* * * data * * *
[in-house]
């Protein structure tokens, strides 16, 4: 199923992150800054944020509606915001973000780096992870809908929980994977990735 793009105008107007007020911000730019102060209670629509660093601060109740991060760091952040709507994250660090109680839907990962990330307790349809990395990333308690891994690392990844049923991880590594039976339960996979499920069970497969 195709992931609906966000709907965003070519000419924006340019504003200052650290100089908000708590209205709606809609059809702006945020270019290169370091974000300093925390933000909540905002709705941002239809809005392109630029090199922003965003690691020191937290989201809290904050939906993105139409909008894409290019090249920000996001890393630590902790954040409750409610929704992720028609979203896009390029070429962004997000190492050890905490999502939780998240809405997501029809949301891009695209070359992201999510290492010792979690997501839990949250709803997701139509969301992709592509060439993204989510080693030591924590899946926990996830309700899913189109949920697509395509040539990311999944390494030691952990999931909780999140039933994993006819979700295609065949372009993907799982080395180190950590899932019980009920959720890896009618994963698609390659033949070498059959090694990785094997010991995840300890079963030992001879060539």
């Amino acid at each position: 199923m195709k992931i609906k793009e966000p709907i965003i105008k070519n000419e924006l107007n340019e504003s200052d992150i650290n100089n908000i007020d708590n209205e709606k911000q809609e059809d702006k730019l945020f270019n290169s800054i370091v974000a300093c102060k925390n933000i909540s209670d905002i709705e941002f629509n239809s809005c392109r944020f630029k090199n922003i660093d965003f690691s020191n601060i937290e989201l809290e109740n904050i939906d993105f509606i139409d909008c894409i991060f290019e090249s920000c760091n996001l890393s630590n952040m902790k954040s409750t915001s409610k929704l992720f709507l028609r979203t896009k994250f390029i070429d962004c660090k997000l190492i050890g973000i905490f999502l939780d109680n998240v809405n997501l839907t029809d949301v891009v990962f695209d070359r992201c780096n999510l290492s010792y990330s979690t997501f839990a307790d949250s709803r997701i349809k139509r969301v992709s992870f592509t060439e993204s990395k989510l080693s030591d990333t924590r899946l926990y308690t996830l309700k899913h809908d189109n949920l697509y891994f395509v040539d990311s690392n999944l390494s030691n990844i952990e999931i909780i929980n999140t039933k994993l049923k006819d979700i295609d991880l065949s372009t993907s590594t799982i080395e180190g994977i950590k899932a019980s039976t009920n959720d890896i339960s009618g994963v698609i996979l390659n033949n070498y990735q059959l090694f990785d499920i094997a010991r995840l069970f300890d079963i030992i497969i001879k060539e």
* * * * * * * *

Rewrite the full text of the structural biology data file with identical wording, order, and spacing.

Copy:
[in-house]
């Protein structure tokens, strides 16, 4: 199923992150800054944020509606915001973000780096992870809908929980994977990735 793009105008107007007020911000730019102060209670629509660093601060109740991060760091952040709507994250660090109680839907990962990330307790349809990395990333308690891994690392990844049923991880590594039976339960996979499920069970497969 195709992931609906966000709907965003070519000419924006340019504003200052650290100089908000708590209205709606809609059809702006945020270019290169370091974000300093925390933000909540905002709705941002239809809005392109630029090199922003965003690691020191937290989201809290904050939906993105139409909008894409290019090249920000996001890393630590902790954040409750409610929704992720028609979203896009390029070429962004997000190492050890905490999502939780998240809405997501029809949301891009695209070359992201999510290492010792979690997501839990949250709803997701139509969301992709592509060439993204989510080693030591924590899946926990996830309700899913189109949920697509395509040539990311999944390494030691952990999931909780999140039933994993006819979700295609065949372009993907799982080395180190950590899932019980009920959720890896009618994963698609390659033949070498059959090694990785094997010991995840300890079963030992001879060539």
């Amino acid at each position: 199923m195709k992931i609906k793009e966000p709907i965003i105008k070519n000419e924006l107007n340019e504003s200052d992150i650290n100089n908000i007020d708590n209205e709606k911000q809609e059809d702006k730019l945020f270019n290169s800054i370091v974000a300093c102060k925390n933000i909540s209670d905002i709705e941002f629509n239809s809005c392109r944020f630029k090199n922003i660093d965003f690691s020191n601060i937290e989201l809290e109740n904050i939906d993105f509606i139409d909008c894409i991060f290019e090249s920000c760091n996001l890393s630590n952040m902790k954040s409750t915001s409610k929704l992720f709507l028609r979203t896009k994250f390029i070429d962004c660090k997000l190492i050890g973000i905490f999502l939780d109680n998240v809405n997501l839907t029809d949301v891009v990962f695209d070359r992201c780096n999510l290492s010792y990330s979690t997501f839990a307790d949250s709803r997701i349809k139509r969301v992709s992870f592509t060439e993204s990395k989510l080693s030591d990333t924590r899946l926990y308690t996830l309700k899913h809908d189109n949920l697509y891994f395509v040539d990311s690392n999944l390494s030691n990844i952990e999931i909780i929980n999140t039933k994993l049923k006819d979700i295609d991880l065949s372009t993907s590594t799982i080395e180190g994977i950590k899932a019980s039976t009920n959720d890896i339960s009618g994963v698609i996979l390659n033949n070498y990735q059959l090694f990785d499920i094997a010991r995840l069970f300890d079963i030992i497969i001879k060539e």